The Casablanca Narrative
Historical context of World War II
- references to war, refugees, Nazis, Vichy and Free French
- play written in 1940, one month after the fall of France
- Warner Bros made Confessions of a Nazi Spy in 1939, Sergeant York with Gary Cooper as WWI hero Alvin York and The Maltese Falcon with Humphrey Bogart as steel-strong loner Sam Spade in 1941; record movie attendance of 100 million per week in October 1941; Warner's profits were $5.4m.
- Hal Wallis named the film "Casablanca" Dec. 31, 1941, and ordered screenplay written Jan. 9, 1942
- production began May 25, 1942 - "1st all-cotton movie" due to wartime shortages of wool and silk
- filming ended Aug. 2, 1942
- OWI praised the film in October 1942 - was good propaganda
- Op. Torch, the invasion of North Africa, began Nov. 6, 1942
- NY premier Nov. 26 with flag flying of the Free French (tricolor with Cross of Lorraine)
- National release of the film Jan. 23, 1943; White House announced Jan. 24 that a conference had been held in Casablanca with FDR and Churchill Jan. 14-24.
- intrigue, romance, melodrama, duty, sacrifice
- Ilsa's love for Rick and her husband Victor - emotion, tension, conflict
- romance of Rick and Ilsa, but the film is not about love; rather, it is about sacrifice and nobility - love cannot "conquer all" - problems of a few people are not important compared to the Nazi threat
- three-acts, separated by Ilsa's entrance into the cafe and Rick's decision to use the letter
- Rick and Ilsa's past love unknown until the second act - flashback to Paris (music montage)
- Ilsa is luminous, pure, innocent, nurturing
- Rick is strong, self-confident, mysterious - no past, no future, only the present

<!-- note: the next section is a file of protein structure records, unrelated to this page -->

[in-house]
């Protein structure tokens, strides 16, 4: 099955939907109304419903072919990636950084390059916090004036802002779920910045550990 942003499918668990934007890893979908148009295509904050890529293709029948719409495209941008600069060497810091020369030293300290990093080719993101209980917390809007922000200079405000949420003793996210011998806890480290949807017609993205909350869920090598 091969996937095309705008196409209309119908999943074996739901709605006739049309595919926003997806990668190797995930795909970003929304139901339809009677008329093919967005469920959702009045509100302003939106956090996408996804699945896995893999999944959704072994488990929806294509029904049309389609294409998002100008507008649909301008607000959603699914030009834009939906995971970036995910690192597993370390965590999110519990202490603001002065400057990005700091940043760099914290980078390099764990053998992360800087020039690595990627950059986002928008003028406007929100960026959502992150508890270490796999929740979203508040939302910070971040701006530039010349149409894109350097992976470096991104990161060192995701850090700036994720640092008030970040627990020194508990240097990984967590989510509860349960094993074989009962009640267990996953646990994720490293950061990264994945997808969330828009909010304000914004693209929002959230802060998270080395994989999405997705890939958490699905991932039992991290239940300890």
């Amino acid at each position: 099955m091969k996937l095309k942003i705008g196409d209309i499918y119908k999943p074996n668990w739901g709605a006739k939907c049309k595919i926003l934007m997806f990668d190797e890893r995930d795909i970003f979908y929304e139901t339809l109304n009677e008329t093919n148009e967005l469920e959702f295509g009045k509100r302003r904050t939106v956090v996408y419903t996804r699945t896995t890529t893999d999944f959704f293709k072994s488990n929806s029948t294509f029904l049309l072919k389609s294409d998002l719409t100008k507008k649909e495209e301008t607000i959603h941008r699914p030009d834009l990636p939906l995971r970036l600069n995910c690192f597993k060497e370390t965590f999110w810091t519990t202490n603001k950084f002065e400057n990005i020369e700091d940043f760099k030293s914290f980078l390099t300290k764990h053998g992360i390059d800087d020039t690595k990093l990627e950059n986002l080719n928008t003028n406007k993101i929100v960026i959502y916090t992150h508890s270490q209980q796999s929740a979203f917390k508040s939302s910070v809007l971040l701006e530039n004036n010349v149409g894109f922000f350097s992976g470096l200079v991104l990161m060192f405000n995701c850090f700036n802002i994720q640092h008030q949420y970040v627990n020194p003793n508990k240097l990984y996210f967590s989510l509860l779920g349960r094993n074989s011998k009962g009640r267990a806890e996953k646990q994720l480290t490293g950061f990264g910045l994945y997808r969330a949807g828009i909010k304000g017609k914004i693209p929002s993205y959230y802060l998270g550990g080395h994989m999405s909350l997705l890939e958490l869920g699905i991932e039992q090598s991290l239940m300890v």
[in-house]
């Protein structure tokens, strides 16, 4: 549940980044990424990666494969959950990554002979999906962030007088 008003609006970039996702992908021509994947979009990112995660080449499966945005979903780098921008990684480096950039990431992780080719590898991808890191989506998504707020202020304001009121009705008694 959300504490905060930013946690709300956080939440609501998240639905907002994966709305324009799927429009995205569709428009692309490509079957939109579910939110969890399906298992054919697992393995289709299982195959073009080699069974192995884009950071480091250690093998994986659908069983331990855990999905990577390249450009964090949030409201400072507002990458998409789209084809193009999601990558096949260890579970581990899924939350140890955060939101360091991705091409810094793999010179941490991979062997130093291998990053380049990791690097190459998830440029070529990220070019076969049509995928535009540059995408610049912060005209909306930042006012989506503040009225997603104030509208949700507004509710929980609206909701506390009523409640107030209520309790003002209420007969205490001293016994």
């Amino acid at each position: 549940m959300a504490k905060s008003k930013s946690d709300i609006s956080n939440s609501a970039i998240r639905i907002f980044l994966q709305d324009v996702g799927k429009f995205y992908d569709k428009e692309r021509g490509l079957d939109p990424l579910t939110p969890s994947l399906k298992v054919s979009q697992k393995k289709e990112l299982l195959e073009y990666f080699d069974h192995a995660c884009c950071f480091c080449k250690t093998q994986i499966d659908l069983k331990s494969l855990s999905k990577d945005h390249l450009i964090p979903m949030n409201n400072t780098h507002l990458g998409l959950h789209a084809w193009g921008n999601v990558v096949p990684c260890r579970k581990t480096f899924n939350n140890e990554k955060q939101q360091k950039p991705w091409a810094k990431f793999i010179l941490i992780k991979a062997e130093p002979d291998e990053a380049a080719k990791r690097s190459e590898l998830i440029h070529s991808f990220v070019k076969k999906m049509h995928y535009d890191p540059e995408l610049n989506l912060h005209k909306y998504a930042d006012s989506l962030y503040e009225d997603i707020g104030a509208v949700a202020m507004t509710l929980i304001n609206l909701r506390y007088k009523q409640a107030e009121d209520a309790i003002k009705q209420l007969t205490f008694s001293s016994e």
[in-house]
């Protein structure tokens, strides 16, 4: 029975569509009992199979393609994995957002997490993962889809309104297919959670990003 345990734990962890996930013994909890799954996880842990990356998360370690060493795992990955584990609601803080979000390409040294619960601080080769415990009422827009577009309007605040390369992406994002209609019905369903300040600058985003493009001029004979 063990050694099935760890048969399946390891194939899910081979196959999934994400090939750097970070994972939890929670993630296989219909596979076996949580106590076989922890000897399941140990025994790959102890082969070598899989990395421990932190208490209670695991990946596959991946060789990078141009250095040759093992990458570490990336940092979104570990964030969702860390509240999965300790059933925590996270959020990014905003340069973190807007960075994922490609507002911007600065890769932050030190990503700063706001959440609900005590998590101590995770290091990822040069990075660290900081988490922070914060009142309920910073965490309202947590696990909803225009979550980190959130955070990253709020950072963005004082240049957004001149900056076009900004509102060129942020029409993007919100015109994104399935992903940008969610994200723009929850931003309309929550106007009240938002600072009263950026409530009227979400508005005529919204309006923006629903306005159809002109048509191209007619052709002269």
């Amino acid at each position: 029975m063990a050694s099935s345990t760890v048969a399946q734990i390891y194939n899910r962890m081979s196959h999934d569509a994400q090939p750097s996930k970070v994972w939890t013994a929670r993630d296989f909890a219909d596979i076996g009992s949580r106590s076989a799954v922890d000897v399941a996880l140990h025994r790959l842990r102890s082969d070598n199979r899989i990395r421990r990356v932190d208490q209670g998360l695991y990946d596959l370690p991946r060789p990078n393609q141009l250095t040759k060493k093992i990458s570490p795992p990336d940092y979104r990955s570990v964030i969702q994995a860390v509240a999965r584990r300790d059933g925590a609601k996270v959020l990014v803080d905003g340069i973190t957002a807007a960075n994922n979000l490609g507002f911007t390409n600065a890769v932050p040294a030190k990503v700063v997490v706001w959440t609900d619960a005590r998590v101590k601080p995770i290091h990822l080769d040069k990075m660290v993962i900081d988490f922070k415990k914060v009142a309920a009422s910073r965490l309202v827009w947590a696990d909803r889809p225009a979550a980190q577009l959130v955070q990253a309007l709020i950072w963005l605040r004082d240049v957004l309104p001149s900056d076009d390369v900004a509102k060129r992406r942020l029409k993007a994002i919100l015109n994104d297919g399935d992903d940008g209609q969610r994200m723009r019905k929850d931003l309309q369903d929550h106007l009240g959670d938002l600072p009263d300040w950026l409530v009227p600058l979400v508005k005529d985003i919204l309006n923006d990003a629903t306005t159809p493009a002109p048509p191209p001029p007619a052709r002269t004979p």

- Rick is a metaphor for America - must sacrifice to defeat the enemy
- solo hero vs. group unity
- POV - half of the movie is shot/reversal shot - narrow emphasis on individuals - glycerine dissolve (coating of glycerine on glass slide in front of camera lens) to produce point-of-view shot that Ilsa was viewing the scene through tears
- shadow covers Ilsa's forehead to shift attention to her eyes
- chirascuro to create mystery, tension - no windows in the cafe
- hierarchical mis-en-scene - emphasis on the indivdual hero, not the group
- objects to intensify emotion - tear-stained letter, letters of transit, Cross of Lorraine ring vs Strasser's Iron Cross medal, heavy doors of the cafe as barriers, white suits, hats (worn outdoors only), trenchcoat, fog that isolates the characters from the real world (but no fog in the desert)
- music - Paris flashback, battle of the anthems, some "mickey mousing" underscoring actions
- "here's looking at your, kid" was improvised by Bogart while he and Ingrid Bergman made champaign toast in the Paris Cafe, La Belle Aurore
- "of all the gin joints ... she walks into mine" was Bogart's change from the scripted "of all the cafes ... she walks into my cafe"
- fear of the Breen office caused script line "the girl will be released in the morning" to change to "the girl will be released later."